Is there any specific impact you care about the most and why?
I care about creating opportunities and solutions that positively affect the way we live. I’m drawn to areas such as the environment, mental health, and education. For example, energy consumption is a necessity of everyday life worldwide. Innovations in sustainable energy will enable more efficient ways of producing and consuming energy, expand outreach and have a direct impact on the quality of the environment we are creating for future generations. Similarly, mental health has a tremendous impact on quality of life for those suffering, on their loved ones and their ability to contribute socially and economically. I have seen first-hand the devastating consequences of untreated mental illness and the far-reaching wake of pain and suffering it creates. There is a huge unmet demand for innovations and solutions in mental health. In the case of education, study after study reveals the long term sustainable impact created by investment in education on health, civil society and the economy.
Are you willing to share a bit about your portfolio? What have you invested in? What have the results been like?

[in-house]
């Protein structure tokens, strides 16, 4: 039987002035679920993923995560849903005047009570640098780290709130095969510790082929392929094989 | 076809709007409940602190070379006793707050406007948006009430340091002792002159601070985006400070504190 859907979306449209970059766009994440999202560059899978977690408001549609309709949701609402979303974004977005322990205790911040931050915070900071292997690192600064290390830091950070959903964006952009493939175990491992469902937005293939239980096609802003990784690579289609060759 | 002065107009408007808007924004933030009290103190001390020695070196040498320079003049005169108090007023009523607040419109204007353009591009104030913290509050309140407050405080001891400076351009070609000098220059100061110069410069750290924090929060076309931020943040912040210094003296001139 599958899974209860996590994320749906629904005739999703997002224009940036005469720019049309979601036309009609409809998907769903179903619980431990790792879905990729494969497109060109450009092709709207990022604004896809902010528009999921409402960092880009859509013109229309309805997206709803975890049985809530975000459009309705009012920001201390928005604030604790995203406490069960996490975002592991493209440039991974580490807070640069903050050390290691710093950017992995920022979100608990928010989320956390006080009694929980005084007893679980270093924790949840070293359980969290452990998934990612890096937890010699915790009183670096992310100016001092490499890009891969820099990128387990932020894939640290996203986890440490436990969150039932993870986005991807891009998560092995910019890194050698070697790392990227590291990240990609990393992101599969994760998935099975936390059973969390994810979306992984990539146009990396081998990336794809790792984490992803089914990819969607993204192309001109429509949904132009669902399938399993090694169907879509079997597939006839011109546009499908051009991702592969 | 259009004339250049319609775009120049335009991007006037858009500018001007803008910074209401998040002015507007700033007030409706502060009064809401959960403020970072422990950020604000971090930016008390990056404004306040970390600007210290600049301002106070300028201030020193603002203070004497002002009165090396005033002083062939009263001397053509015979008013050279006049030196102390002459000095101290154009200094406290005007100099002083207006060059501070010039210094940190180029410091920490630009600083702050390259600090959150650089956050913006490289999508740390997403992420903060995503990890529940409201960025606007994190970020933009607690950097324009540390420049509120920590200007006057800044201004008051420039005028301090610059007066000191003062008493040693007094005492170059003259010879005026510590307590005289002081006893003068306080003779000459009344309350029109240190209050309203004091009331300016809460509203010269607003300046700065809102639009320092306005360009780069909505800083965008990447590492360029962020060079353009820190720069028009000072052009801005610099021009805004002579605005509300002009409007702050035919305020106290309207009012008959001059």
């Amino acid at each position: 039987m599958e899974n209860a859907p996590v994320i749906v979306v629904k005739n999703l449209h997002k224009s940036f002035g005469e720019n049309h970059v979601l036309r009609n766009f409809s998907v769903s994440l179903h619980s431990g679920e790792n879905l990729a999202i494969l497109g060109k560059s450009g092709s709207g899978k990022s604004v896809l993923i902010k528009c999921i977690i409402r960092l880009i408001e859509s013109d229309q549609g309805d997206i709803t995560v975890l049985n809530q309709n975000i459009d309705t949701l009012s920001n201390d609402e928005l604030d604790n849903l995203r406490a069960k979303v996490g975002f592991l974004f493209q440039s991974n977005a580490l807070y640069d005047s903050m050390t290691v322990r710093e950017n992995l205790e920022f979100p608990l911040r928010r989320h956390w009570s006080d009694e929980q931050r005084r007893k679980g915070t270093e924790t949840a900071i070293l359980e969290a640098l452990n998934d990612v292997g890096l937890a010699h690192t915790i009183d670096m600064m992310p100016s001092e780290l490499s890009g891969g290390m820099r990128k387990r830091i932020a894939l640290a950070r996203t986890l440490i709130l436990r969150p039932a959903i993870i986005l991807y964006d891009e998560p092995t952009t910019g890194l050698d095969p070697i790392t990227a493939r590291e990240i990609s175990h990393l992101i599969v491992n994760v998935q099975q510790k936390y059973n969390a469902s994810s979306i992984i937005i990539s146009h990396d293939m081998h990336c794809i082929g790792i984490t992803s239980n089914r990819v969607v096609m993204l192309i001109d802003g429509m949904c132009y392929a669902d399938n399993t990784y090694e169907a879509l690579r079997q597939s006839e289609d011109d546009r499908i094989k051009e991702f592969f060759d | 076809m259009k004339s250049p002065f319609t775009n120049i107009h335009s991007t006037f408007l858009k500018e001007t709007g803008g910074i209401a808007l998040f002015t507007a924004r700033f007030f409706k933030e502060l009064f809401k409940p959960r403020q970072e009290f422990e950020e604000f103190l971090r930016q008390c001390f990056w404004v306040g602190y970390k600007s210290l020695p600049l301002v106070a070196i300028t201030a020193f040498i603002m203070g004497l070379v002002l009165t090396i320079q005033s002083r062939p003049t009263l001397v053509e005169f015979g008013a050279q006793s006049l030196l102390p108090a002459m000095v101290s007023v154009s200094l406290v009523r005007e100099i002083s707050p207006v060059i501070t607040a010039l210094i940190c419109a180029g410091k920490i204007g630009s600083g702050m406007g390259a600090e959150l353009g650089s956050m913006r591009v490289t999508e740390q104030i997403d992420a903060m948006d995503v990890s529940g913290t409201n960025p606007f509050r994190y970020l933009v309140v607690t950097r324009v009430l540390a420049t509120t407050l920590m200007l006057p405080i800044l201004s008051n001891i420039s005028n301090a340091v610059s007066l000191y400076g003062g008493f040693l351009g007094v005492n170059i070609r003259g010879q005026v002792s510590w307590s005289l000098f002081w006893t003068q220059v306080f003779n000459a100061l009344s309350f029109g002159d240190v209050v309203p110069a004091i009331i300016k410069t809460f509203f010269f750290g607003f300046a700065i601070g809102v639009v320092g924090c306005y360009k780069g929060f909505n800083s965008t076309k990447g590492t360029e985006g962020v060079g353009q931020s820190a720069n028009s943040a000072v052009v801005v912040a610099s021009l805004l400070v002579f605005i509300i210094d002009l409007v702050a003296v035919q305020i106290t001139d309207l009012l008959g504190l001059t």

Over the past few years, I have supported ten social impact organisations. It’s too soon to assess returns on the investments to date, but nothing has failed. Within the portfolio, I have two ClearlySo Angel (CSA) businesses: School Space, in which I’ve made two rounds, and Bulb. School Space is having a significant impact in the education sector by helping schools generate income through hiring out their underutilised facilities. The two co-founders, James and Jemma, have a great track record over the past seven years in generating over £500,000 for their partner schools. Another CSA investment is Bulb, which has taken the green energy sector by storm and currently provides sustainable energy to 800,000 households and is bringing on 100,000 new customers a month.